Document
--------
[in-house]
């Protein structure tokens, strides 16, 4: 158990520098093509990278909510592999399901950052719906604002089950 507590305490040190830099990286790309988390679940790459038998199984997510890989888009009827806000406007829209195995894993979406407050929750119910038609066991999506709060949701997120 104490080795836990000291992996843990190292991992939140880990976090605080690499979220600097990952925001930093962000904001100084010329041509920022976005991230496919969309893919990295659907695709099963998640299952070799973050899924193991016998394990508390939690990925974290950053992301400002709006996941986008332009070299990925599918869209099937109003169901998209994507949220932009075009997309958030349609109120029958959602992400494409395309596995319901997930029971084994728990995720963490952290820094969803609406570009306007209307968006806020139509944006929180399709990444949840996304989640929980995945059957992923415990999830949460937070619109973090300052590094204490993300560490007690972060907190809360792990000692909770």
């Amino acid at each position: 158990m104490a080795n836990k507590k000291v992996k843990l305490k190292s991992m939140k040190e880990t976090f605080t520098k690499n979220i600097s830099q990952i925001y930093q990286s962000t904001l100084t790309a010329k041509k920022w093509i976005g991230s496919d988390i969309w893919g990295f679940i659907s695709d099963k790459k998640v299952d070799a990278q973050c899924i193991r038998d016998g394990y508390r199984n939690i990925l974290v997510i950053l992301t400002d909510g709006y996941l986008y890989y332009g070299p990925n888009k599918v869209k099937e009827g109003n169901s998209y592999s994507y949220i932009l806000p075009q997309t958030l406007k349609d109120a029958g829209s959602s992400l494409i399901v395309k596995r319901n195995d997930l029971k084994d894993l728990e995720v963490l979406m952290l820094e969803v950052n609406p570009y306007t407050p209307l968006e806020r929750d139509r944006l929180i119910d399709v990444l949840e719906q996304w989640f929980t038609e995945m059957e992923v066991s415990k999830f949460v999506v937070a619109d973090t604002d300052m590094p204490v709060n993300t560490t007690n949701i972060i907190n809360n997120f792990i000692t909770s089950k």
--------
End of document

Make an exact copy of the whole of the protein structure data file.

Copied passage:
[in-house]
């Protein structure tokens, strides 16, 4: 158990520098093509990278909510592999399901950052719906604002089950 507590305490040190830099990286790309988390679940790459038998199984997510890989888009009827806000406007829209195995894993979406407050929750119910038609066991999506709060949701997120 104490080795836990000291992996843990190292991992939140880990976090605080690499979220600097990952925001930093962000904001100084010329041509920022976005991230496919969309893919990295659907695709099963998640299952070799973050899924193991016998394990508390939690990925974290950053992301400002709006996941986008332009070299990925599918869209099937109003169901998209994507949220932009075009997309958030349609109120029958959602992400494409395309596995319901997930029971084994728990995720963490952290820094969803609406570009306007209307968006806020139509944006929180399709990444949840996304989640929980995945059957992923415990999830949460937070619109973090300052590094204490993300560490007690972060907190809360792990000692909770």
């Amino acid at each position: 158990m104490a080795n836990k507590k000291v992996k843990l305490k190292s991992m939140k040190e880990t976090f605080t520098k690499n979220i600097s830099q990952i925001y930093q990286s962000t904001l100084t790309a010329k041509k920022w093509i976005g991230s496919d988390i969309w893919g990295f679940i659907s695709d099963k790459k998640v299952d070799a990278q973050c899924i193991r038998d016998g394990y508390r199984n939690i990925l974290v997510i950053l992301t400002d909510g709006y996941l986008y890989y332009g070299p990925n888009k599918v869209k099937e009827g109003n169901s998209y592999s994507y949220i932009l806000p075009q997309t958030l406007k349609d109120a029958g829209s959602s992400l494409i399901v395309k596995r319901n195995d997930l029971k084994d894993l728990e995720v963490l979406m952290l820094e969803v950052n609406p570009y306007t407050p209307l968006e806020r929750d139509r944006l929180i119910d399709v990444l949840e719906q996304w989640f929980t038609e995945m059957e992923v066991s415990k999830f949460v999506v937070a619109d973090t604002d300052m590094p204490v709060n993300t560490t007690n949701i972060i907190n809360n997120f792990i000692t909770s089950k």